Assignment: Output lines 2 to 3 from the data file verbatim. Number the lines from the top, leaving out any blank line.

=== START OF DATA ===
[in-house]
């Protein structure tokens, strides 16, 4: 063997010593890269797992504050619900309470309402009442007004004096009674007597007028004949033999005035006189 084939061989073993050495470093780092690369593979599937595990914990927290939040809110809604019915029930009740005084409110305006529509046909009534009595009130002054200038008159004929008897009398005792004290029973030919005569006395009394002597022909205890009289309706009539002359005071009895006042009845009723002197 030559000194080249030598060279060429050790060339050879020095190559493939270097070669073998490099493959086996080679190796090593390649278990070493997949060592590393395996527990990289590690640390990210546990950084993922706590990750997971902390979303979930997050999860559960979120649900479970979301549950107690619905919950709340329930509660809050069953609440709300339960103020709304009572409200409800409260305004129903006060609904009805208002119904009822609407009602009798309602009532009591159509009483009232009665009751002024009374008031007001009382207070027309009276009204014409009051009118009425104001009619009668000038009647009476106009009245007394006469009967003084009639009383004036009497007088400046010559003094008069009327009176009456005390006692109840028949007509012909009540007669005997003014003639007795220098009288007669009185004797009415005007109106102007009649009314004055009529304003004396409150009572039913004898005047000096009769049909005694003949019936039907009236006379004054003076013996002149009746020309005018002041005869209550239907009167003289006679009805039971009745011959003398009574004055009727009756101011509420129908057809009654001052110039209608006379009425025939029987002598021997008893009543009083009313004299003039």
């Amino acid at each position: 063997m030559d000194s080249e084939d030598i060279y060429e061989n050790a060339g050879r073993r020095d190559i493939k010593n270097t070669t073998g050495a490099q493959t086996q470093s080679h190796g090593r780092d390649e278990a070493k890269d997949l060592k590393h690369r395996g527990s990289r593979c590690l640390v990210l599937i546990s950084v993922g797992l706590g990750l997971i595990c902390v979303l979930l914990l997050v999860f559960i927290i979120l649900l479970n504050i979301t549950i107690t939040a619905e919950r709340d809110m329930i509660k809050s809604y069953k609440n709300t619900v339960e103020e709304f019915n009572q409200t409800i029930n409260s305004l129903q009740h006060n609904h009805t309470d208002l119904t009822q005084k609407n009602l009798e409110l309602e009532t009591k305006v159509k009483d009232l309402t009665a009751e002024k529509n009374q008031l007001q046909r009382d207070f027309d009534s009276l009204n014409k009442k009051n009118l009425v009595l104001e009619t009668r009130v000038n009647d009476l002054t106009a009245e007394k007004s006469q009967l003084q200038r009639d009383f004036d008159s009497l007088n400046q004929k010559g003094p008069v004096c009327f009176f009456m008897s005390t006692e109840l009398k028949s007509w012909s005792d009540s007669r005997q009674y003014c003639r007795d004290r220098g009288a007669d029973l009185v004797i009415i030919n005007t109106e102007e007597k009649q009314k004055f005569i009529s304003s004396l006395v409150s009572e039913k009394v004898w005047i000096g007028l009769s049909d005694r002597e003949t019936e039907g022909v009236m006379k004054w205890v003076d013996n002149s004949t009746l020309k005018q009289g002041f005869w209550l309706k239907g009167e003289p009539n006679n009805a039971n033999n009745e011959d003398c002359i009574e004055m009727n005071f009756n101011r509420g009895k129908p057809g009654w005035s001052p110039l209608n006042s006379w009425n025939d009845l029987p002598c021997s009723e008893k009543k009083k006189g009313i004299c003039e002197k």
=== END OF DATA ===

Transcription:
């Protein structure tokens, strides 16, 4: 063997010593890269797992504050619900309470309402009442007004004096009674007597007028004949033999005035006189 084939061989073993050495470093780092690369593979599937595990914990927290939040809110809604019915029930009740005084409110305006529509046909009534009595009130002054200038008159004929008897009398005792004290029973030919005569006395009394002597022909205890009289309706009539002359005071009895006042009845009723002197 030559000194080249030598060279060429050790060339050879020095190559493939270097070669073998490099493959086996080679190796090593390649278990070493997949060592590393395996527990990289590690640390990210546990950084993922706590990750997971902390979303979930997050999860559960979120649900479970979301549950107690619905919950709340329930509660809050069953609440709300339960103020709304009572409200409800409260305004129903006060609904009805208002119904009822609407009602009798309602009532009591159509009483009232009665009751002024009374008031007001009382207070027309009276009204014409009051009118009425104001009619009668000038009647009476106009009245007394006469009967003084009639009383004036009497007088400046010559003094008069009327009176009456005390006692109840028949007509012909009540007669005997003014003639007795220098009288007669009185004797009415005007109106102007009649009314004055009529304003004396409150009572039913004898005047000096009769049909005694003949019936039907009236006379004054003076013996002149009746020309005018002041005869209550239907009167003289006679009805039971009745011959003398009574004055009727009756101011509420129908057809009654001052110039209608006379009425025939029987002598021997008893009543009083009313004299003039």
């Amino acid at each position: 063997m030559d000194s080249e084939d030598i060279y060429e061989n050790a060339g050879r073993r020095d190559i493939k010593n270097t070669t073998g050495a490099q493959t086996q470093s080679h190796g090593r780092d390649e278990a070493k890269d997949l060592k590393h690369r395996g527990s990289r593979c590690l640390v990210l599937i546990s950084v993922g797992l706590g990750l997971i595990c902390v979303l979930l914990l997050v999860f559960i927290i979120l649900l479970n504050i979301t549950i107690t939040a619905e919950r709340d809110m329930i509660k809050s809604y069953k609440n709300t619900v339960e103020e709304f019915n009572q409200t409800i029930n409260s305004l129903q009740h006060n609904h009805t309470d208002l119904t009822q005084k609407n009602l009798e409110l309602e009532t009591k305006v159509k009483d009232l309402t009665a009751e002024k529509n009374q008031l007001q046909r009382d207070f027309d009534s009276l009204n014409k009442k009051n009118l009425v009595l104001e009619t009668r009130v000038n009647d009476l002054t106009a009245e007394k007004s006469q009967l003084q200038r009639d009383f004036d008159s009497l007088n400046q004929k010559g003094p008069v004096c009327f009176f009456m008897s005390t006692e109840l009398k028949s007509w012909s005792d009540s007669r005997q009674y003014c003639r007795d004290r220098g009288a007669d029973l009185v004797i009415i030919n005007t109106e102007e007597k009649q009314k004055f005569i009529s304003s004396l006395v409150s009572e039913k009394v004898w005047i000096g007028l009769s049909d005694r002597e003949t019936e039907g022909v009236m006379k004054w205890v003076d013996n002149s004949t009746l020309k005018q009289g002041f005869w209550l309706k239907g009167e003289p009539n006679n009805a039971n033999n009745e011959d003398c002359i009574e004055m009727n005071f009756n101011r509420g009895k129908p057809g009654w005035s001052p110039l209608n006042s006379w009425n025939d009845l029987p002598c021997s009723e008893k009543k009083k006189g009313i004299c003039e002197k």